Making Waves


Water percolates as our No. 1 challenge

By Ben Stewart

Growing up here on the Gulf Coast, I was blessed to spend my free time enjoying the outdoors.I’ve spent a lot of time on the water—and it has literally formed my career choices. Many parts of Florida are facing serious water quality and water resource challenges, but we still have opportunities here in our region to pause, protect, and plan. Earlier this year, I was pleased to see a new local non-profit, Safe water for Walton form. Its founders were spurred into action a year ago because of a pending State-level permit application that could allow a “deep injection well” for treated landfill leachate. (Leachate, or “lee-chate,” is the liquid that pools in the liners of landfillsacross the U.S.). As an environmental and geological consultant, I came to find that Safe Water for Walton shares the same values I do, and I joined as a member. Safe Water for Walton isn’t duplicating what anyone else is doing—and there’s a lot to do.  I make time to serve on the Advisory Council, because it’s a fun group of neighbors across Walton County and beyond, making real impacts in a smart way. My wife and I would like to raise a family here. Decisions made by government leaders today impact our future decisions—where to live, whether to buy a larger house, and whether any issues “out there” give us hesitation.  

Even if properly managed, an underground injection well for treated leachate could potentially create unique, challenging issues in our Central Panhandle water supply underground. We have a very different underground schematic than the southern half of Florida. Many deep injection wells serve a critical purpose. I applaud Safe Water for Walton’s careful work to investigate and point out potential environmental risks with this particular usage of a deep injection well—as it may be a cautionary tale for our future. “Leachate” is formed when rainwater filters through wastes in a landfill, or through condensation/heat. The liquid leaches—or draws out—chemicals constituents and potential contaminants of concern when it comes in contact with landfill waste.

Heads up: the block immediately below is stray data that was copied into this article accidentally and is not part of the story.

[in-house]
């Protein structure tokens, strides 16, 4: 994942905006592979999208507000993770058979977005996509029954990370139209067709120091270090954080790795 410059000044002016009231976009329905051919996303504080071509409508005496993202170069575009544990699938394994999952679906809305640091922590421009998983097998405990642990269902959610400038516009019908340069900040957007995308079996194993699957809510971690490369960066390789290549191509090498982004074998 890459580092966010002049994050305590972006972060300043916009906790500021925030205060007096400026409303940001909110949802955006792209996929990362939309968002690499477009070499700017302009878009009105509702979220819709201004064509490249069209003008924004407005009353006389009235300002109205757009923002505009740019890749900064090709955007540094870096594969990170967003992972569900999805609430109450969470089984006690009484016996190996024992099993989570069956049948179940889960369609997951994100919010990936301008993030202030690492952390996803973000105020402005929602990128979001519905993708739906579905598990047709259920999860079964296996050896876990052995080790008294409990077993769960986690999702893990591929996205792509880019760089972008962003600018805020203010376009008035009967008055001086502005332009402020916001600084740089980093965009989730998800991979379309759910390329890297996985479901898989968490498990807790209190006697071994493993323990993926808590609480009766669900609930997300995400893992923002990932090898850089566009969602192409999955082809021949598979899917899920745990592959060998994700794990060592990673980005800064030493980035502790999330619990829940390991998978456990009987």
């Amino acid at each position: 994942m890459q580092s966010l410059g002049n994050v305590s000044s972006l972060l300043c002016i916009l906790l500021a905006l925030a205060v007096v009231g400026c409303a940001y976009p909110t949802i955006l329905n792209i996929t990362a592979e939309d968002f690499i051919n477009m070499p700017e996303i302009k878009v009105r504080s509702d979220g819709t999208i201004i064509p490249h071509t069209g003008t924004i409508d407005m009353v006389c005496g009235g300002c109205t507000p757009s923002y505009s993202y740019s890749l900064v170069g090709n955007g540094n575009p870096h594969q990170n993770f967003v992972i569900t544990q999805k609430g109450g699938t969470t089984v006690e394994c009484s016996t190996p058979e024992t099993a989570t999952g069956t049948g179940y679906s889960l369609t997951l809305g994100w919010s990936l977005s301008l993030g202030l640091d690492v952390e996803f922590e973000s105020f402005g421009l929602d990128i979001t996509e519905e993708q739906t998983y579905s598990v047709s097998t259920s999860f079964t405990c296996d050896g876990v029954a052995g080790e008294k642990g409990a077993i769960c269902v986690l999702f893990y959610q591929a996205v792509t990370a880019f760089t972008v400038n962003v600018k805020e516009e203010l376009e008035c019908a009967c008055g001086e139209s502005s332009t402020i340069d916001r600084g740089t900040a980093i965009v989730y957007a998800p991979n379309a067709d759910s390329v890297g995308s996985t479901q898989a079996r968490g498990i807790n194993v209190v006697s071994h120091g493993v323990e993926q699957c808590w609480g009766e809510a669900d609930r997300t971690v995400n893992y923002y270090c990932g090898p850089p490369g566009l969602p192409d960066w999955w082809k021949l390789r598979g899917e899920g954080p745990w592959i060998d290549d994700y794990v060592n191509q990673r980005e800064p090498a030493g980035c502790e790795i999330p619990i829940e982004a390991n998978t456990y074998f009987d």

Depending on the age of the landfill and the type of waste in the landfill, contaminants of concern may be present. To protect the environment and human health, the Florida Department of Environmental Protection requires landfill leachate to be properly managed, “treated,” and then disposed of. Typically, it’s taken to a regulated wastewater treatment facility. The waste industry is sometimes maligned but the simple fact is, The Trash Has To Go Somewhere. Join us to work together as a community on mitigating this and other potential threats to our regional watershed. We are all depending on the same water sources no matter how that water is delivered into our homes and businesses.

Ben Stewart is a Santa Rosa Beach resident and serves on the Advisory Council for Safe Water for Walton.He graduated from the University of Alabama with a Bachelor of Science Degree in geology.

South Walton Life is proud to be an exclusive media sponsor of Safe Water for Walton’s Second Annual “Operation Medicine Cabinet” in early 2019. Stay tuned for dates to be announced later this fall. Remember, and teach your kids: Don’t flush, pour, or dilute any Rx or over-the-counter medicines down a toilet or drain. Let’s keep hazardous waste and powerful pollutants out of our water supply chain.

SWal Life
Author: SWal Life